The 2018 Aquinas day Symposium held on Tuesday January 30 is the first public symposium held by the Dominican university. This symposium which took place at Carolyn Walker Hall of the Dominican University was titled SEARCHING FOR GREENER PASTURES IN THE DESERT: Ambition, Frustration and Adventures of young Nigerians. The program was graced by several discussants from different fields of academia including Dr. Emmanuel Akubor, Lecturer, Department of History, Obafemi Awolowo University, Ile Ife; Dr. Augustine Ifeanyi Uddin, Chief Economist, First Bank; rev. Fr. Prof. Dokun oyeshola, O.P., Department of International Relations, Obafemi Awolowo University, Ile Ife; Prof. Oka Obono, Department of Sociology, University of Ibadan; and Prof. Isaac Ukpokolo, Department of Philosophy, University of Ibadan.
Migration of people is phenomenon as old as humanity. People move from one place to another for various reasons. Sometimes they settle in their new location and gradually loose contact with their former habitation; other times it is simply to make a living. Thus, Immigration by its nature is a welcome movement. The economic situation in Nigeria, more than ever before has become a catalyst for migration. Youths seek for a greener pasture outside the shore of their home land not minding the dangers involved. Concrete examples are those who get drowned in the Mediterranean trying to cross from Morocco to Spain; or those who die in the Sahara desert, enroute Europe; or those who are trapped in Libya and sold as slaves. Some end up in Europe and America as prostitutes and drug peddlers. But a lot of them make it big and return home to improve the quality of life of their families.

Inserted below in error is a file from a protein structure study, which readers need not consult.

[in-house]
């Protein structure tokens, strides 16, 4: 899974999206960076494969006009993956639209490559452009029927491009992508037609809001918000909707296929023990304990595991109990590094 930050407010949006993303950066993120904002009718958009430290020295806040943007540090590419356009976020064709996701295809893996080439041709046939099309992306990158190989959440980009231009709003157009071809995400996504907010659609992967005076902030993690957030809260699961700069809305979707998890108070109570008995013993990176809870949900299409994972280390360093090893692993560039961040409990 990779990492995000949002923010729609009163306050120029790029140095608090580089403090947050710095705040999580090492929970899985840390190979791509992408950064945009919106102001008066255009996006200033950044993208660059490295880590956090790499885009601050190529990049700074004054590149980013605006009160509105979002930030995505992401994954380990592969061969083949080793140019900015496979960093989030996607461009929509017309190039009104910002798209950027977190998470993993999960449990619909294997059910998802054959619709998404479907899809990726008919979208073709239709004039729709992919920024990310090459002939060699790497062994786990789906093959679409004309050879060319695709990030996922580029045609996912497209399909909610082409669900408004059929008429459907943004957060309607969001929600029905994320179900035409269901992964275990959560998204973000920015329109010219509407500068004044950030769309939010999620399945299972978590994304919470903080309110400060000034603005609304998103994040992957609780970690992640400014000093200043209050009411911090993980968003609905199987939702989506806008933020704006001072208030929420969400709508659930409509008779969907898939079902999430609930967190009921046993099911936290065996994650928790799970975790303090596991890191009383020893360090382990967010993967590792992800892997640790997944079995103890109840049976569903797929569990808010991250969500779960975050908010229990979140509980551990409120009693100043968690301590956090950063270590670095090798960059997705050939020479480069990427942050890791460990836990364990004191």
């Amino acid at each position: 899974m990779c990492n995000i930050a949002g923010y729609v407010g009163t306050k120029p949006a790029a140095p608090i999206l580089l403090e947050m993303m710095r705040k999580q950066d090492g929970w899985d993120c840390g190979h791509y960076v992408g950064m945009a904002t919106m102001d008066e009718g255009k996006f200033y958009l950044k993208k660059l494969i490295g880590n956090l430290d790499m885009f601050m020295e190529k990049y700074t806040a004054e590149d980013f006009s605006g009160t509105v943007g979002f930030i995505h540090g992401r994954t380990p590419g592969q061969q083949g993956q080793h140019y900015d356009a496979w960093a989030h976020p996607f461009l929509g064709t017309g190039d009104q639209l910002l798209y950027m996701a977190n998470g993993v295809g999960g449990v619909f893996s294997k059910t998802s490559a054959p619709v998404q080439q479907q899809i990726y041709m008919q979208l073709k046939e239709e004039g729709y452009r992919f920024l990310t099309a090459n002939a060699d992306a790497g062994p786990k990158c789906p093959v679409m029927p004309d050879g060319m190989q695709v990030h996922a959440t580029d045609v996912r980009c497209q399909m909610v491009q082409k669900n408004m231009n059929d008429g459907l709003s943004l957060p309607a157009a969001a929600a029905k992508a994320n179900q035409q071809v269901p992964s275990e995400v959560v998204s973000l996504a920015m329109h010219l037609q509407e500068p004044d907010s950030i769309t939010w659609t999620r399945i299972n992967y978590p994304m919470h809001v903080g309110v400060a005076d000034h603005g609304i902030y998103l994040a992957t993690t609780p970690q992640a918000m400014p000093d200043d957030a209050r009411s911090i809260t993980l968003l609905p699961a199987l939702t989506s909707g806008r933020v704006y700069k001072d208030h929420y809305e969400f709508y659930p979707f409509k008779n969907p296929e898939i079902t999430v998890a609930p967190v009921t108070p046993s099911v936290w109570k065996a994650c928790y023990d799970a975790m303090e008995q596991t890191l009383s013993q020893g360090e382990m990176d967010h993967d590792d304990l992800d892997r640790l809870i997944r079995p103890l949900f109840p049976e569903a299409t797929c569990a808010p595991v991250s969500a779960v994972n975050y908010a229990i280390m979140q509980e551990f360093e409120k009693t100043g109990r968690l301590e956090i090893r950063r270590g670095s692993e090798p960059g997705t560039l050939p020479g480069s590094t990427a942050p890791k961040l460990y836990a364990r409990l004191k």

The discussants spoke extensively on the topic, beginning from the historical background of human migration. They talked about the factors that engender migration from the financial, socio-cultural, religious and political angles. Government and not the people are can curb migration in search of greener pastures. A stable economy and financially attractive society will pull people in rather than stimulate migration. An enabling economy will lead to a change of orientation of the youths and foster the “think home philosophy.”
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